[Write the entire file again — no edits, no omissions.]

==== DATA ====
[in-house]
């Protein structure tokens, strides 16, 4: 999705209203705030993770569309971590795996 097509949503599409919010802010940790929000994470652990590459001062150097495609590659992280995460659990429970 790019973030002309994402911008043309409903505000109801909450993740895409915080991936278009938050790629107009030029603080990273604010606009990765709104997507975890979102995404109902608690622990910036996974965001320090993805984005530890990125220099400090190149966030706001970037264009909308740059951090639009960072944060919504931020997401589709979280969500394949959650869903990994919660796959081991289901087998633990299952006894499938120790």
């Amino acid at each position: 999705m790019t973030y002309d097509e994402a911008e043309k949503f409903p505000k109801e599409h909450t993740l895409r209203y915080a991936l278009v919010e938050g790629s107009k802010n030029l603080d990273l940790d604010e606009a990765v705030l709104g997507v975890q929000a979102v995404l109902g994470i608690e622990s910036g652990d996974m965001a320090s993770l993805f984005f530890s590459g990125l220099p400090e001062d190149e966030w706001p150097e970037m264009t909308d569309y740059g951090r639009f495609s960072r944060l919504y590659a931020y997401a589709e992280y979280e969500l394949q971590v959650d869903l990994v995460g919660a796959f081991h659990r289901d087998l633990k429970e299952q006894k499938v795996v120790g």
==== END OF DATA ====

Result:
[in-house]
């Protein structure tokens, strides 16, 4: 999705209203705030993770569309971590795996 097509949503599409919010802010940790929000994470652990590459001062150097495609590659992280995460659990429970 790019973030002309994402911008043309409903505000109801909450993740895409915080991936278009938050790629107009030029603080990273604010606009990765709104997507975890979102995404109902608690622990910036996974965001320090993805984005530890990125220099400090190149966030706001970037264009909308740059951090639009960072944060919504931020997401589709979280969500394949959650869903990994919660796959081991289901087998633990299952006894499938120790």
């Amino acid at each position: 999705m790019t973030y002309d097509e994402a911008e043309k949503f409903p505000k109801e599409h909450t993740l895409r209203y915080a991936l278009v919010e938050g790629s107009k802010n030029l603080d990273l940790d604010e606009a990765v705030l709104g997507v975890q929000a979102v995404l109902g994470i608690e622990s910036g652990d996974m965001a320090s993770l993805f984005f530890s590459g990125l220099p400090e001062d190149e966030w706001p150097e970037m264009t909308d569309y740059g951090r639009f495609s960072r944060l919504y590659a931020y997401a589709e992280y979280e969500l394949q971590v959650d869903l990994v995460g919660a796959f081991h659990r289901d087998l633990k429970e299952q006894k499938v795996v120790g």